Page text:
It seems as though the narcissist has an exaggerated self worth and, if in a position of authority, has the power to enforce his or her distorted view on others. The narcissist shares his suffering in a bad way by causing pain and suffering to the people in his environment. When such a person has authority, the result indeed can be dysfunction behavior, which is hard to distinguish from bullying.
As with most forms of bad behavior, the optimal first response is to set a limit to the bad behavior by pushing back, calling it out, expressing concern, or using humor to deflect: such behavior (bullying, bad language, physical or financial abuse, etc.) is unacceptable. “That doesn’t work for me.” “Stop it.” Without establishing a context of safety and security, we do not have a set up for success in which empathy can make a difference. Few people are in a position to up and quit their job. No easy answers here. Depending on the seriousness of the situation, then document, call for backup, and escalate to the authorities, including a call to 911 or a police report as applicable.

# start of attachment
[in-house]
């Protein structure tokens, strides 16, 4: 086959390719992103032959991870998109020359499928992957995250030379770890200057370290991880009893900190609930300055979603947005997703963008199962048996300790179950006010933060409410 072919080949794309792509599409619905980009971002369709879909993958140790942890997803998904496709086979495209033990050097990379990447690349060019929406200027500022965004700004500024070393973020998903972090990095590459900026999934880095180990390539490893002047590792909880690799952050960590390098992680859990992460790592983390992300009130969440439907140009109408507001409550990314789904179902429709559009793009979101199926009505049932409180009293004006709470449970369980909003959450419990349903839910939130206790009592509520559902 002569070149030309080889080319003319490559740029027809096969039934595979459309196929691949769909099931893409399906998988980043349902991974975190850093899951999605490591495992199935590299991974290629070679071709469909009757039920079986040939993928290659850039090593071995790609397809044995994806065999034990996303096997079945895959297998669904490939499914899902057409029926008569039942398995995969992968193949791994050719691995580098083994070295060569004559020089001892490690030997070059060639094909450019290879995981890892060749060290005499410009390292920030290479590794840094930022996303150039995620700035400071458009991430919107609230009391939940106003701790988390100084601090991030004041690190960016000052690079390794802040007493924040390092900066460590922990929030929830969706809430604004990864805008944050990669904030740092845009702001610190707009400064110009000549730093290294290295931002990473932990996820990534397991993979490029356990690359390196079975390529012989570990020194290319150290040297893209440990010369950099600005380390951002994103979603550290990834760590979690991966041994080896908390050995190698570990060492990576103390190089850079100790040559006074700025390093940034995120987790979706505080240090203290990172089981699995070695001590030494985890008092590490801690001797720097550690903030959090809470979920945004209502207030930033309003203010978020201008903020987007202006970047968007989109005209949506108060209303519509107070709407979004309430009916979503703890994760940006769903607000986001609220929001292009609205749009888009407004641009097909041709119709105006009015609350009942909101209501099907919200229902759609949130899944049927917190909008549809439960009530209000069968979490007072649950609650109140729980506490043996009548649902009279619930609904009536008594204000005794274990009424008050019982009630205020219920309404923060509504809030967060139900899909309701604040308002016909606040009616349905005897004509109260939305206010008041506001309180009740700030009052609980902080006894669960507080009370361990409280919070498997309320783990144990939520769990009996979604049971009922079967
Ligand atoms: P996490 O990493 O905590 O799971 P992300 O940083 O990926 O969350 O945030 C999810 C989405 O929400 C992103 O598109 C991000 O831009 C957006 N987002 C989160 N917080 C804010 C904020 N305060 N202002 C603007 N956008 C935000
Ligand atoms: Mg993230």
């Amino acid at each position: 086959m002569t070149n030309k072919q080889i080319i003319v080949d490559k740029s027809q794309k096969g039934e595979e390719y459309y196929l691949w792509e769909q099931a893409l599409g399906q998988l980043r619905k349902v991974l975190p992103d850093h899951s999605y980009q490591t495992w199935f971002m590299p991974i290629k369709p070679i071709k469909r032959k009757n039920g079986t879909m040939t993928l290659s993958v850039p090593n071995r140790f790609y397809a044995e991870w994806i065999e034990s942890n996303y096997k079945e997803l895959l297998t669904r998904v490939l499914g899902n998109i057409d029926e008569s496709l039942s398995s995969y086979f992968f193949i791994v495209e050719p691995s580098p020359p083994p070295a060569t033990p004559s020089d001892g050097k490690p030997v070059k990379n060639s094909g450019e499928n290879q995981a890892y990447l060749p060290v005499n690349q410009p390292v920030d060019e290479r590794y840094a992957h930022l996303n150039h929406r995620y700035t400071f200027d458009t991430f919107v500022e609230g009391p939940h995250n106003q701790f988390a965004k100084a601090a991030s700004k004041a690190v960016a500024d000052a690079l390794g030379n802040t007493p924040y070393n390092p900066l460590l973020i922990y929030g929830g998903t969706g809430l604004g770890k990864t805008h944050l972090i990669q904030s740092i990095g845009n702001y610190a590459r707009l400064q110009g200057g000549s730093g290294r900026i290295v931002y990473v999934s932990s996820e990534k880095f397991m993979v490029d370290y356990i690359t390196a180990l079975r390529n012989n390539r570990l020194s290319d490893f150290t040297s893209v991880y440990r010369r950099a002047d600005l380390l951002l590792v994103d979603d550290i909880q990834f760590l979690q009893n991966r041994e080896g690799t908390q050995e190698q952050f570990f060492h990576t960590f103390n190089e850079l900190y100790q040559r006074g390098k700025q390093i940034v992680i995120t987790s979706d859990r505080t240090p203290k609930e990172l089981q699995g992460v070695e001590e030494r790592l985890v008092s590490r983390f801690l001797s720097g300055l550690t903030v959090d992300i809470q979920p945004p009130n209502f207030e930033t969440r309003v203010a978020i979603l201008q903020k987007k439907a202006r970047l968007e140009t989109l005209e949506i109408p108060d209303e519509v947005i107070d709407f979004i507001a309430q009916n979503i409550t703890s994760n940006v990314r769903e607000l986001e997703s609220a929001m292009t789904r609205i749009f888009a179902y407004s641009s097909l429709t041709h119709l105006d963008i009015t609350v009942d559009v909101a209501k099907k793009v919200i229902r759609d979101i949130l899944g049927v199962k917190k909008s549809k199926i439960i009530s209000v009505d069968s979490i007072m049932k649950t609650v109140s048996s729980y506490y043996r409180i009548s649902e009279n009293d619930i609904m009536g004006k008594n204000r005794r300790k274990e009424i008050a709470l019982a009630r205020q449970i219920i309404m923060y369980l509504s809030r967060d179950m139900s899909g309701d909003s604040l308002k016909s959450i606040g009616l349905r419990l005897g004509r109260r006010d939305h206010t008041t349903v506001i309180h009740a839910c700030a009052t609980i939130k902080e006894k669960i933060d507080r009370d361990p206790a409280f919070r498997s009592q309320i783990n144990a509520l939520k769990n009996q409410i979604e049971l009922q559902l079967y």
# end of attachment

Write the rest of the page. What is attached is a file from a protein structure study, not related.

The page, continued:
At this point, the narcissist may get the idea, “Hey maybe I need someone to talk to – professionally.”
While every case is different, no one size fits all, and all the usual disclaimers apply, the intervention with the narcissist often consists in a conversation for possibility. Talk to the person. Give him or her a good listening, and she what shows up. The person’s experiences as a child of tender age show deficiencies in the areas of empathic response, opportunities for emotional regulation, or distress tolerance. This is no excuse for bad behavior; never will be; however, it can point to transformation if the person is open and willing.